The phrase “white privilege” troubles many people. Often an instant response is, “I’m not privileged. I’ve worked hard to get where I am today. Nobody gave me anything.” We equate “privilege” with wealth or entitlement or ease. That, of course, is the trouble with words – they fail to describe what we are attempting to define.
In this case, “privilege” is the ability to participate in an activity without hindrance.
Think of it this way. What if we substitute the word “white” with another word.
Consider this –
- My mother is blind. Ordinary daily activities are challenging, from choosing clothes to wear, to safely navigating crowded hallways, or pouring a cup of hot coffee.
- I, on the other hand, can do things that sighted people do – use my phone, drive a car, find an item that I’ve put down, read the newspaper, or cross the street.
- I don’t give a lot of thought to those activities because they come easily to me. Mostly, I forget just how blessed I am.
- We could call it “visual privilege.”
Or how about this:
- I can walk up and down stairs, squeeze through narrow hallways and doors, and traverse the length of a parking lot or superstore without giving it a thought.
- My friend who uses a walker because of MS cannot do any of those things. My comfortable ability often makes me oblivious to the challenges she faces daily.
- I enjoy what might be called “mobility privilege.”
In the same way, I can – without worry – drive through any neighborhood without being pulled over, walk into a store without being followed by a suspicious employee, and walk down the street without anyone challenging my right to be there.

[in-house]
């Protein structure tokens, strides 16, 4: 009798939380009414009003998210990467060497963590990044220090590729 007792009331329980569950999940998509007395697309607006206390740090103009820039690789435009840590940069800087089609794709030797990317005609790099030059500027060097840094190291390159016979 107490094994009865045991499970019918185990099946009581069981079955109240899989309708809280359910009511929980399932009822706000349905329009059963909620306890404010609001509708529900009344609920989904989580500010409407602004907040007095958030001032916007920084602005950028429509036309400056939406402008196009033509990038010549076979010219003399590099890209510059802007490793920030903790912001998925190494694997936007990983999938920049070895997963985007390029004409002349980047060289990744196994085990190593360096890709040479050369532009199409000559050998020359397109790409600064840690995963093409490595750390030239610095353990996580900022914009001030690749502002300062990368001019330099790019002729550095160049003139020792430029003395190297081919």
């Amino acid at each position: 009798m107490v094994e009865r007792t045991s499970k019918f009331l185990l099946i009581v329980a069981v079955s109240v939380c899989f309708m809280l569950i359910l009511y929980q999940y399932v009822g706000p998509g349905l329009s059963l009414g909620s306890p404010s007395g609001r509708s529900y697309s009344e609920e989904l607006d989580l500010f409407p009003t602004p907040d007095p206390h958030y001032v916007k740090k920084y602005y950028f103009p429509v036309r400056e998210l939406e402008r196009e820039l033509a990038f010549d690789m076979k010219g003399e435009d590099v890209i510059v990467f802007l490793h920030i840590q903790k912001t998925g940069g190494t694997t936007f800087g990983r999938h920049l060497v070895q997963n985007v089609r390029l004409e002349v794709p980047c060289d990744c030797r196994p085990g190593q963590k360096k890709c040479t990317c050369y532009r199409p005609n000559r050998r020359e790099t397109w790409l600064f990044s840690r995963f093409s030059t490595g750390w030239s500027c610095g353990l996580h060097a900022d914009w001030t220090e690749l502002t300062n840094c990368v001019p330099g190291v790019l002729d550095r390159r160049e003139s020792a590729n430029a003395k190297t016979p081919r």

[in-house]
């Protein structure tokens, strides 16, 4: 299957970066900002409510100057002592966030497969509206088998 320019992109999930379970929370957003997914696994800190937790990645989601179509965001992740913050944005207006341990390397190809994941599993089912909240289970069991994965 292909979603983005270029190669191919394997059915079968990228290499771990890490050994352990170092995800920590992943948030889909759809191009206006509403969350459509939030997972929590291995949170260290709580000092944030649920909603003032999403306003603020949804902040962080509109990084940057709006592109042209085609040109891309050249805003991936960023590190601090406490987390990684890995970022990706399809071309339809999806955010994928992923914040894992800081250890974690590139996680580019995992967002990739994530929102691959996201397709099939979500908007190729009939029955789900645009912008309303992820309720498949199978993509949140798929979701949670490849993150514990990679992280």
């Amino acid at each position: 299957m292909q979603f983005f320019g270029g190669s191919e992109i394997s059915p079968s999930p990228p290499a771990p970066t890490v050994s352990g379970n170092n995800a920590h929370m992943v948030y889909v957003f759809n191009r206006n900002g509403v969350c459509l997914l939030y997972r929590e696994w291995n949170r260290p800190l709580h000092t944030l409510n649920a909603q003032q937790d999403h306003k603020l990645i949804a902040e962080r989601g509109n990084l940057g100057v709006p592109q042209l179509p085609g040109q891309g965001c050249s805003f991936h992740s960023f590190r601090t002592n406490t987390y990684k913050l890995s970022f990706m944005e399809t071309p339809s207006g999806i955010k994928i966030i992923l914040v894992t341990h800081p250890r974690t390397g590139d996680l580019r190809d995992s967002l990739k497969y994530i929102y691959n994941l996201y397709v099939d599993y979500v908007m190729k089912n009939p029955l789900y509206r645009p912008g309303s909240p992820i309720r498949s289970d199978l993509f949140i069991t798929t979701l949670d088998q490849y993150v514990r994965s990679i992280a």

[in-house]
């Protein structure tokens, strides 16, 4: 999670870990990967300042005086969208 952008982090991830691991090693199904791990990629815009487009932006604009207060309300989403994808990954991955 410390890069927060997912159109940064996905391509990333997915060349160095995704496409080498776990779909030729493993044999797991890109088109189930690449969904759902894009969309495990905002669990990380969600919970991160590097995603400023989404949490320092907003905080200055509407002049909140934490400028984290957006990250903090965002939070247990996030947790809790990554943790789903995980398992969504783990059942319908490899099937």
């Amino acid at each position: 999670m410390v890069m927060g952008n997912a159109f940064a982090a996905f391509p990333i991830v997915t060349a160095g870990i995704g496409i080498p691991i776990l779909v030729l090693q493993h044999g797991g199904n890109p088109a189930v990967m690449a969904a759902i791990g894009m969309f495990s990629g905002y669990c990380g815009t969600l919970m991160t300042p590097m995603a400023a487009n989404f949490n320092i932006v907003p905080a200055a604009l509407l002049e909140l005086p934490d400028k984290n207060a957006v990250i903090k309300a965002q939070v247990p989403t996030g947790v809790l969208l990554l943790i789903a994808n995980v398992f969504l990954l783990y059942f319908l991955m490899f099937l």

The assumption that I will be treated with at least minimal respect – that is privilege. It is something I do not particularly notice because it has always been my life experience. But it is something that not everyone enjoys.
Part of my responsibility as a white person is to wonder, explore, and learn about other people’s experiences. I need to notice things that just aren’t fair – like my brown-skinned son always being asked to show his ID when using a credit card while his white-skinned sister isn’t. When I see things like that, I need to speak up.
Perhaps the first step in combatting racism is being aware that it exists and is going on around me all the time. My obligation is to recognize that many aspects of my life are easier simply because of the color of my skin. I have a privilege I didn’t ask for or earn, but it is real. Being aware of that can inspire me to work on building a society that extends courtesy and respect to all of God’s children.